26: it’s an amaretto sour with a gummi brain floating in it. Also, add a drop or two of vitamin B so it fluoresces under a black light.

  28. David Marjanović says

    Unfortunately, Dan Fincke had to hector me about my ill-mannered nature. I just have to say that I think passion is a god-damned superpower, and sometimes rage is the message. I don’t think he gets it.

    If you’re not outraged, you haven’t been paying attention!

    they had to print out name tags for each con goer

    What in the fuck.

    That’s the dumbest thing I’ve read all day. I’d have smashed a few hulks.

    search results are overwhelmed with Microsoft Convergence results

    …um.

    Google for convergence -microsoft, and Microsoft will overwhelm you no more!

  29. Rob Grigjanis says

    @27: Dramatic growth and transformations that take seconds don’t necessarily violate physical laws, unless perhaps if there’s an unaccountable change in mass. Maybe the buggers munch on Dark Matter. You seem to be assuming that principles of terrestrial biology must apply to alien species. Or are there established Universal Laws of Biology? Funny that no-one seems to blink when it comes to FTL travel.

    Actually, this is what bugs me about a lot of SF assumptions: That aliens must be like us in some remarkable ways*. If not (as is so often the case) humanoid, at least recognizable as possible terrestrial species, and apparently a lot easier to communicate with than, say, dolphins, or Republicans.

    *I’m not talking about Common Origin SF, like Le Guin’s Hainish Cycle (which has its own domesticated elephants).

  30. Matthew Hermes says

    I really wanted to attend your EvoPsych panel, but unfortunately I arrived about 2:00 PM which was apparently about 3 hours too late for that.

  31. whheydt says

    Re; PZ Myers @ 17:

    Yup. Pre-reg are put in our system as they come in. Their badges are printed, in bulk and in alpha order about a week before the con (after close of pre-reg).

    At the size of my operation, I only use one printer, though I am set up to use up to 6 data entry stations (in addition to up to a 4-way split of pre-reg badges). All data entry stations feed the same printer (the real work is done by the server, which “owns” the printer), but the code is written to support two printers and there is no reason why I couldn’t add more.

    For 7K people, assuming that 1/3 to 1/2 pre-reg, I’d probably set up 10 to 12 input stations and 3 printers. Pre-reg should probably have about a 6-way or 8-way split. Granted, that would require about 20 volunteers–plus, perhaps, a few more to help with any lines that develop–at peak times, but once the peak is passed, it would drop off fairly rapidly.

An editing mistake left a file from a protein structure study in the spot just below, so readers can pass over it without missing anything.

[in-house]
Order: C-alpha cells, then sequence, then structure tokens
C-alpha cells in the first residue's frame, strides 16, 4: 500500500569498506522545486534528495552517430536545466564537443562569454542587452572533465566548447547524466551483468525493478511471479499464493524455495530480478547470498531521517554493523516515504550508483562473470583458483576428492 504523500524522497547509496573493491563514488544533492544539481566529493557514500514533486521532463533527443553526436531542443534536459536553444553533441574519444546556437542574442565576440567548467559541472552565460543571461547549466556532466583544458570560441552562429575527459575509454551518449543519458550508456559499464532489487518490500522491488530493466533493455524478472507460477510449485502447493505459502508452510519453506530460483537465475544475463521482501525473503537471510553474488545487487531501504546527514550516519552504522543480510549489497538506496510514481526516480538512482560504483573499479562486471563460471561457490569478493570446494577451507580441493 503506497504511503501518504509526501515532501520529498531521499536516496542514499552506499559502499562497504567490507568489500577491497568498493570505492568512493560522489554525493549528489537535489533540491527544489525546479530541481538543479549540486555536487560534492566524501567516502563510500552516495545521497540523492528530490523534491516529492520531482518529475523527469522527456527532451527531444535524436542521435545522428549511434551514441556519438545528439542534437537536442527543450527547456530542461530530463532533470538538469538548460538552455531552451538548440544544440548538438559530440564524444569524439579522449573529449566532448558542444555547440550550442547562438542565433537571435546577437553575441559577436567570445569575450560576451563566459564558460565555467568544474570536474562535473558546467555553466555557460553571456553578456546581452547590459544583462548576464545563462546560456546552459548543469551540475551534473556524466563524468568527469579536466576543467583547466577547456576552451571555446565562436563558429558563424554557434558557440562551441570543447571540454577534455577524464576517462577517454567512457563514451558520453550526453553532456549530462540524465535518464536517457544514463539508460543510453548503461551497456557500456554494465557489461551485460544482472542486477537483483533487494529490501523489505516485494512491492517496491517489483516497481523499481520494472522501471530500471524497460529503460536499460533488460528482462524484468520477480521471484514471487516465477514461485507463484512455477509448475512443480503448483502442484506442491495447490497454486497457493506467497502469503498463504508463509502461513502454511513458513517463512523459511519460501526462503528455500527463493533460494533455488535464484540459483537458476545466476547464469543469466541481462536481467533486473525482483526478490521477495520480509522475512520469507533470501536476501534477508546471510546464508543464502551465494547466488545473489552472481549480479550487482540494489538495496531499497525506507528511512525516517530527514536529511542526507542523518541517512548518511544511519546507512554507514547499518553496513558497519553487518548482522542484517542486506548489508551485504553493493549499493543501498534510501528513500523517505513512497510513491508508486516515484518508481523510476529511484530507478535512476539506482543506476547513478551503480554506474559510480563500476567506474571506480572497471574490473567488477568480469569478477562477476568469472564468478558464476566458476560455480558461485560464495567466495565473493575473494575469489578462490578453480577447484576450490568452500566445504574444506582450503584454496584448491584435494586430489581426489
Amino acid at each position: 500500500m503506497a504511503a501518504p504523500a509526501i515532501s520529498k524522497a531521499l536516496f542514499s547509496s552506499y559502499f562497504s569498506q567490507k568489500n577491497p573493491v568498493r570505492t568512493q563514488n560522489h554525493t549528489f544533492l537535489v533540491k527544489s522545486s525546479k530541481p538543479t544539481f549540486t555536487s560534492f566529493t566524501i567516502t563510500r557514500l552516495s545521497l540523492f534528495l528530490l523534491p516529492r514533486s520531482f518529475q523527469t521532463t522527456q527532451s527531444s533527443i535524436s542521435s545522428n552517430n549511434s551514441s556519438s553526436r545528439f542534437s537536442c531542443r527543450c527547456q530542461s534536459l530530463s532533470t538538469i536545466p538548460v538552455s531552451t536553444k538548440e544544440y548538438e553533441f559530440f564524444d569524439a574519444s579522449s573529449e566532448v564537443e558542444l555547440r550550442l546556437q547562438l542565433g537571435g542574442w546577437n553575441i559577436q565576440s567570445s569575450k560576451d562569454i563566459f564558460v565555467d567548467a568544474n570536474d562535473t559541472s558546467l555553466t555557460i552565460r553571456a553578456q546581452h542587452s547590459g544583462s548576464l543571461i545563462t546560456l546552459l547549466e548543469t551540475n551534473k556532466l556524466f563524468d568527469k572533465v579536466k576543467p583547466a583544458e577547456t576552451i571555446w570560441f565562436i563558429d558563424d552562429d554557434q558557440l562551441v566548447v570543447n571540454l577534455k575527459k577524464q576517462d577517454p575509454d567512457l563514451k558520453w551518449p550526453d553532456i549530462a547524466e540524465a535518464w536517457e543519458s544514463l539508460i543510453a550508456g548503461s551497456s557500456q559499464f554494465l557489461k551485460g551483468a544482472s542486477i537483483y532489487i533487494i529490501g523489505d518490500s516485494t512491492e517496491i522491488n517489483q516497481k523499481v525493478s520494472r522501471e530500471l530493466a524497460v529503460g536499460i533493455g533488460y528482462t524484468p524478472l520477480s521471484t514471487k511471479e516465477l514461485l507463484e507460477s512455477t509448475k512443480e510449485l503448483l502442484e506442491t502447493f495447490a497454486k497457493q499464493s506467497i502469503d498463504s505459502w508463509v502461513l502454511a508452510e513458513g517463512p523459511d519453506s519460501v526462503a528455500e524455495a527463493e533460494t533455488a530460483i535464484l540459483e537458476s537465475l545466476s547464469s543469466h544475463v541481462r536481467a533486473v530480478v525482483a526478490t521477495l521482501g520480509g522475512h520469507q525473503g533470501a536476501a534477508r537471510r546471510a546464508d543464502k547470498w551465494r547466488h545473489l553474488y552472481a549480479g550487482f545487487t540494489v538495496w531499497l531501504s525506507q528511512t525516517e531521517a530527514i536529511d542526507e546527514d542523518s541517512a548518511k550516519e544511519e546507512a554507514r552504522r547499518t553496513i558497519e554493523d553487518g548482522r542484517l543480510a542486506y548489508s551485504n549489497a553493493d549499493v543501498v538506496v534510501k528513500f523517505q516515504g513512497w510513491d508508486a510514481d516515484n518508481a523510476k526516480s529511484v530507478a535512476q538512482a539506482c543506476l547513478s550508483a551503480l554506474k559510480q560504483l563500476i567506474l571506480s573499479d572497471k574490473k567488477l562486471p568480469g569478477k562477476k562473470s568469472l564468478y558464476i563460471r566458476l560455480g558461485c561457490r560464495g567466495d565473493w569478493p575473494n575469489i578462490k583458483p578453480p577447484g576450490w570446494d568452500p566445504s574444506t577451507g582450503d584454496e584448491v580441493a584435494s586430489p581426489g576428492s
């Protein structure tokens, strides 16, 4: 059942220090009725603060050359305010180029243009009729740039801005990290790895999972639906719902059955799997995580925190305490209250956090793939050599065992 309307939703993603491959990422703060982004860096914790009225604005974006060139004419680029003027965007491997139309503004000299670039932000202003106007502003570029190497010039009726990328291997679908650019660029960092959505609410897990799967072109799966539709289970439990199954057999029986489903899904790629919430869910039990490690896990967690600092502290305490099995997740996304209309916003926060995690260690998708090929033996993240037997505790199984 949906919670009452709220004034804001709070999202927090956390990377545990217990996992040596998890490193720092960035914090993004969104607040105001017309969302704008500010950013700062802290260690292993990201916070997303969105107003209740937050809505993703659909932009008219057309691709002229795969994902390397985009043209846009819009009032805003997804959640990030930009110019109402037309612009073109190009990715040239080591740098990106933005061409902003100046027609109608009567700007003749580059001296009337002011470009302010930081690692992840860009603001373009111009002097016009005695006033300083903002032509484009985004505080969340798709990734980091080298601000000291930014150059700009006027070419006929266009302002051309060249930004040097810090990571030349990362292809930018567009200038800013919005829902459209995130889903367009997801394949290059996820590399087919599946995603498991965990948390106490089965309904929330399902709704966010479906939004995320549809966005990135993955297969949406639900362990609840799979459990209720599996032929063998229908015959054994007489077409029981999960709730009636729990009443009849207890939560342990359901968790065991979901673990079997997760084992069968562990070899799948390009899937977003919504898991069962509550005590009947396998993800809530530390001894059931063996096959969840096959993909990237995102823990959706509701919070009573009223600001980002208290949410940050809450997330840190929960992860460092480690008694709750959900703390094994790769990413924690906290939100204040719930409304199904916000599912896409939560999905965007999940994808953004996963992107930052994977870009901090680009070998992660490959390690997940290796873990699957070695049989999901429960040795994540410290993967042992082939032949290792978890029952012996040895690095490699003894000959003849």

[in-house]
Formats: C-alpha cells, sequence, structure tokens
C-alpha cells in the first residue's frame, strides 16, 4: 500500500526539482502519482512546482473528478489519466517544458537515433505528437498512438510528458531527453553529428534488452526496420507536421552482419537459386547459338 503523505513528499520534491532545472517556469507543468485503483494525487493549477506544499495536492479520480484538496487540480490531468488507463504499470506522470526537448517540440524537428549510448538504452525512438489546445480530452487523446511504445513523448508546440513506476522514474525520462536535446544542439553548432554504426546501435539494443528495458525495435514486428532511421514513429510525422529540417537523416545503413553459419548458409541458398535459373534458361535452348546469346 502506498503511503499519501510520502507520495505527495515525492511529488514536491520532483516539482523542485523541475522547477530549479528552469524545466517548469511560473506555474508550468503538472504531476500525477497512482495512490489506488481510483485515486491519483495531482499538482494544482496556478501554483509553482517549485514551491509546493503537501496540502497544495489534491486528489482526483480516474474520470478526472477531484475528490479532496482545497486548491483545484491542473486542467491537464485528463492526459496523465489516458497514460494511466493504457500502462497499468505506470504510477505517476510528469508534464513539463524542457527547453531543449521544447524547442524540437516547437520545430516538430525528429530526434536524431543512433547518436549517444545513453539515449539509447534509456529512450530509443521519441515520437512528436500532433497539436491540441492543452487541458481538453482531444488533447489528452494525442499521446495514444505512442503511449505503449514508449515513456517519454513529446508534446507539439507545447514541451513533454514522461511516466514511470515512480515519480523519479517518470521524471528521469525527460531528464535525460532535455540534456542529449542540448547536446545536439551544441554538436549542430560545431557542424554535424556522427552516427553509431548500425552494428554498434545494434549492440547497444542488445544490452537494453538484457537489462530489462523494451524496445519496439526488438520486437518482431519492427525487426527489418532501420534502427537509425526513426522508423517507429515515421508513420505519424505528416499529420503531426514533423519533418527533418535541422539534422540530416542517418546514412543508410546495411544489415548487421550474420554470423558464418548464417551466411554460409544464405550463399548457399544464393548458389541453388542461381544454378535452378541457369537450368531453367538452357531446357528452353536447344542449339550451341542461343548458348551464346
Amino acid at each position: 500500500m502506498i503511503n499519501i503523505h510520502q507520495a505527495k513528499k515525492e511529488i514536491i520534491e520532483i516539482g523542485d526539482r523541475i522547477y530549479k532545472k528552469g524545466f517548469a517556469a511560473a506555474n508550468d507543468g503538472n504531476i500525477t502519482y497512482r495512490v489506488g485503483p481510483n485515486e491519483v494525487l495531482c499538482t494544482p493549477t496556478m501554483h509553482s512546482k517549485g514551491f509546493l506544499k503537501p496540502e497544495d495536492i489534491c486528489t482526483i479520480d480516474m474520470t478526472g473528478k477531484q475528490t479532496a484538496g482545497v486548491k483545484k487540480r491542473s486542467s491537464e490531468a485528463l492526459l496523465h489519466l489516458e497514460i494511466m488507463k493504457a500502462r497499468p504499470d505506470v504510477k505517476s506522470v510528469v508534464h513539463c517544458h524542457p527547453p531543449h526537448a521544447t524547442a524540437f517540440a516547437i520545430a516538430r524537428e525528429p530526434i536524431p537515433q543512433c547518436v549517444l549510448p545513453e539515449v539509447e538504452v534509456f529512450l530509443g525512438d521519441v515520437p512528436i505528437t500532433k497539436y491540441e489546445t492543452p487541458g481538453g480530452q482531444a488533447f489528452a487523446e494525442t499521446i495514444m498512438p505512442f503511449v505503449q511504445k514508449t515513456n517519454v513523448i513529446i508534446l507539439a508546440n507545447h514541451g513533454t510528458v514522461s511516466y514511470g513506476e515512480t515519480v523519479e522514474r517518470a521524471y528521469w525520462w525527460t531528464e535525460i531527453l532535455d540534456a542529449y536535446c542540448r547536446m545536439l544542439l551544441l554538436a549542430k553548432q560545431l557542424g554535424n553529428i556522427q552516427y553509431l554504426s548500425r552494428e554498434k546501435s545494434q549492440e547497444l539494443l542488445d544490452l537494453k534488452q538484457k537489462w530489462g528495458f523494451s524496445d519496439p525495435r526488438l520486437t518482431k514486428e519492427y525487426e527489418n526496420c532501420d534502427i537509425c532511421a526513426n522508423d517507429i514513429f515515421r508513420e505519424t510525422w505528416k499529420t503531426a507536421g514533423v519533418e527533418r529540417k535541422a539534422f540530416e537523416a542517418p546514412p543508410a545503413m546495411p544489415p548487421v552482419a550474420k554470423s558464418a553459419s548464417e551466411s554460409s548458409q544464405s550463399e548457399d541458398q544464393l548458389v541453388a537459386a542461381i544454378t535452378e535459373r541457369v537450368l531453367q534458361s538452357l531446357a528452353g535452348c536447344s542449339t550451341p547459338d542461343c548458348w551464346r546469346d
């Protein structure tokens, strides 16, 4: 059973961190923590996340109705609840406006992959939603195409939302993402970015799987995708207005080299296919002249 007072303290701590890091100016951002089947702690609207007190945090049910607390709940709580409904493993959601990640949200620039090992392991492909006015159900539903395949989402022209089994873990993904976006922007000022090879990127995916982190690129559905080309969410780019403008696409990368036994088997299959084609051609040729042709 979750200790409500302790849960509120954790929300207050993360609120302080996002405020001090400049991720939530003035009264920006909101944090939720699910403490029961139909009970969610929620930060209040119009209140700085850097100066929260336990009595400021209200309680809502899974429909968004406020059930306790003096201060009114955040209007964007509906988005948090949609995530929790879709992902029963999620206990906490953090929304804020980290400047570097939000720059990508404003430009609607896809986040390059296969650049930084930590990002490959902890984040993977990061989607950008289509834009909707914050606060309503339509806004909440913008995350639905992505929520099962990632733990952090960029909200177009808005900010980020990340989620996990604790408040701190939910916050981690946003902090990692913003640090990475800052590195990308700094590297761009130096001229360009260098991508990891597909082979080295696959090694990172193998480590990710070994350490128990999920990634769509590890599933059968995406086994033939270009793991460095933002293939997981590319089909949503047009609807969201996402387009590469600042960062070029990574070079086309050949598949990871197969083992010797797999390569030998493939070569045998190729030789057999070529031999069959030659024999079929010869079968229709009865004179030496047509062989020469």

Of course, it’s easy for me to kibbitz from 2K miles away…but if you want to give the con-reg people my e-mail address, feel free to do, or they can drop a line to registration AT dundracon.com.

  32. whheydt says

    Re: David Wilford @ 19:

    Amateurs have successfully run WorldCons with 10K members. At what point is the crossover that requires hiring “professional” convention services and do such people do any better than fen with not only years of experience running cons, but networks of friends to draw on to do it?

  33. David Wilford says

    whheydt @36:

    Worldcons are indeed amateur run and are generally run well (with notably rare exceptions like NOLAcon II in 1988) in no small part because there’s a back office of sorts of long-time fans who have Been There, Done That who can help when needed. The crossover comes when something like printing a few hundred badges grows to a several thousand, which makes it difficult for one or two people to do on their own in their spare time. That’s when you send your registration data to a professional printer to have them done after pre-registration is closed a month before the convention and you have to get them done in time to get them all back so you can assemble the pre-reg packets to include them.

  34. smhll says

    I almost want to make a joke as to whether the Con has an anti-hectoring policy.

    While I am not always civil (because I’ve seen some mightly nasty fake civility in our online community of combatants), I still have some lingering willingness to bake cookies (yes, I went there) for Dan F, because I thought his analysis of what was wrong with Ron Lindsay’s opening remarks at CFI was quite clear and accurate.

  35. Pierce R. Butler says

    PZ, go party &/or sleep. This nitpickery is for non-con readers:

    PZ Myers @ # : … evo psych: … That the human brain is adapted to a particular environment, specifically the African savannah…

    The savannah turned out to be a transition phase (in which plasticity made all the difference). I have more hope for evo-psych based mostly on chimp/bonobo studies & comparisons.

    For instance, to crib from a comment last year,

    I read Sex and War: How Biology Explains Warfare and Terrorism and Offers a Path to a Safer World by Malcolm Potts & Thomas Hayden, which might be categorized as a feminist take on evo-psych.

    Potts is a doctor who’s spent most of his career treating women in war (& aftermath) zones, and pondering why such things happen. So he’s out of his field when dealing with evolution and psychology, but he doesn’t try to take his argument too far, focusing primarily on intra-species aggression.